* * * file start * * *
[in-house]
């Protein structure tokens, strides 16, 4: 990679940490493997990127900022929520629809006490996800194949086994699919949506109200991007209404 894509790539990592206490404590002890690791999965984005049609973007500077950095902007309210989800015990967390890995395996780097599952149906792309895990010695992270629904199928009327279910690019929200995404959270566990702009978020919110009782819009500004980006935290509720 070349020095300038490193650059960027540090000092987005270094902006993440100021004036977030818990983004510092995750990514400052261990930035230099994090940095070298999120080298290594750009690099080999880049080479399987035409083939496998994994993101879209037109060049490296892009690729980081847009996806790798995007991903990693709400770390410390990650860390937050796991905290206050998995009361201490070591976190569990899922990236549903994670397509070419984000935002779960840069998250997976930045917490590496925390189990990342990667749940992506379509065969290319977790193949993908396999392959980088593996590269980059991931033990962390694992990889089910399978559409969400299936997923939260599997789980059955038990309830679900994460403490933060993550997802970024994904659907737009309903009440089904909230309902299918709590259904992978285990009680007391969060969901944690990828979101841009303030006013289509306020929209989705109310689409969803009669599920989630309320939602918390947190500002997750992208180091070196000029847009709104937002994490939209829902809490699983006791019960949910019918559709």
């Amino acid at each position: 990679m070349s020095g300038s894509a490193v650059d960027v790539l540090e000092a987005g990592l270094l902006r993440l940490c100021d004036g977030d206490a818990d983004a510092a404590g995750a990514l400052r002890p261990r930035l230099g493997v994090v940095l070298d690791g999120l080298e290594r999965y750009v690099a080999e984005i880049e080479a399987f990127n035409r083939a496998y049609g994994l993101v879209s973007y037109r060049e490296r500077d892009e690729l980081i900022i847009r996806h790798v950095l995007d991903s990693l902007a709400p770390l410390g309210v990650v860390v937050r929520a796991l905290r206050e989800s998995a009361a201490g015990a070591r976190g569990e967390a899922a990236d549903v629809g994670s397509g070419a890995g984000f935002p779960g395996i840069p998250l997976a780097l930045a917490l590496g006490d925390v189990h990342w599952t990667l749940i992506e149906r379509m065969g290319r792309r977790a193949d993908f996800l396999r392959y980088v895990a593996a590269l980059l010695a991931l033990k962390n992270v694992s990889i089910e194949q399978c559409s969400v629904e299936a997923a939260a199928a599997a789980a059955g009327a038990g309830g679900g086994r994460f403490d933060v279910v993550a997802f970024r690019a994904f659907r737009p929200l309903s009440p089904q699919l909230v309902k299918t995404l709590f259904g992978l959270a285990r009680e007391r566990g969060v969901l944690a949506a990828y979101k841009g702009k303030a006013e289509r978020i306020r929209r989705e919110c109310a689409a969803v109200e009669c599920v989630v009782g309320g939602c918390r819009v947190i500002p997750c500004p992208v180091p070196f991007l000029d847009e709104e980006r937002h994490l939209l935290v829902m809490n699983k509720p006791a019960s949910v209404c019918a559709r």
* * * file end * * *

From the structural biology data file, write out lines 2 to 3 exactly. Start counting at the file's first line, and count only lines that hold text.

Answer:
């Protein structure tokens, strides 16, 4: 990679940490493997990127900022929520629809006490996800194949086994699919949506109200991007209404 894509790539990592206490404590002890690791999965984005049609973007500077950095902007309210989800015990967390890995395996780097599952149906792309895990010695992270629904199928009327279910690019929200995404959270566990702009978020919110009782819009500004980006935290509720 070349020095300038490193650059960027540090000092987005270094902006993440100021004036977030818990983004510092995750990514400052261990930035230099994090940095070298999120080298290594750009690099080999880049080479399987035409083939496998994994993101879209037109060049490296892009690729980081847009996806790798995007991903990693709400770390410390990650860390937050796991905290206050998995009361201490070591976190569990899922990236549903994670397509070419984000935002779960840069998250997976930045917490590496925390189990990342990667749940992506379509065969290319977790193949993908396999392959980088593996590269980059991931033990962390694992990889089910399978559409969400299936997923939260599997789980059955038990309830679900994460403490933060993550997802970024994904659907737009309903009440089904909230309902299918709590259904992978285990009680007391969060969901944690990828979101841009303030006013289509306020929209989705109310689409969803009669599920989630309320939602918390947190500002997750992208180091070196000029847009709104937002994490939209829902809490699983006791019960949910019918559709």
């Amino acid at each position: 990679m070349s020095g300038s894509a490193v650059d960027v790539l540090e000092a987005g990592l270094l902006r993440l940490c100021d004036g977030d206490a818990d983004a510092a404590g995750a990514l400052r002890p261990r930035l230099g493997v994090v940095l070298d690791g999120l080298e290594r999965y750009v690099a080999e984005i880049e080479a399987f990127n035409r083939a496998y049609g994994l993101v879209s973007y037109r060049e490296r500077d892009e690729l980081i900022i847009r996806h790798v950095l995007d991903s990693l902007a709400p770390l410390g309210v990650v860390v937050r929520a796991l905290r206050e989800s998995a009361a201490g015990a070591r976190g569990e967390a899922a990236d549903v629809g994670s397509g070419a890995g984000f935002p779960g395996i840069p998250l997976a780097l930045a917490l590496g006490d925390v189990h990342w599952t990667l749940i992506e149906r379509m065969g290319r792309r977790a193949d993908f996800l396999r392959y980088v895990a593996a590269l980059l010695a991931l033990k962390n992270v694992s990889i089910e194949q399978c559409s969400v629904e299936a997923a939260a199928a599997a789980a059955g009327a038990g309830g679900g086994r994460f403490d933060v279910v993550a997802f970024r690019a994904f659907r737009p929200l309903s009440p089904q699919l909230v309902k299918t995404l709590f259904g992978l959270a285990r009680e007391r566990g969060v969901l944690a949506a990828y979101k841009g702009k303030a006013e289509r978020i306020r929209r989705e919110c109310a689409a969803v109200e009669c599920v989630v009782g309320g939602c918390r819009v947190i500002p997750c500004p992208v180091p070196f991007l000029d847009e709104e980006r937002h994490l939209l935290v829902m809490n699983k509720p006791a019960s949910v209404c019918a559709r």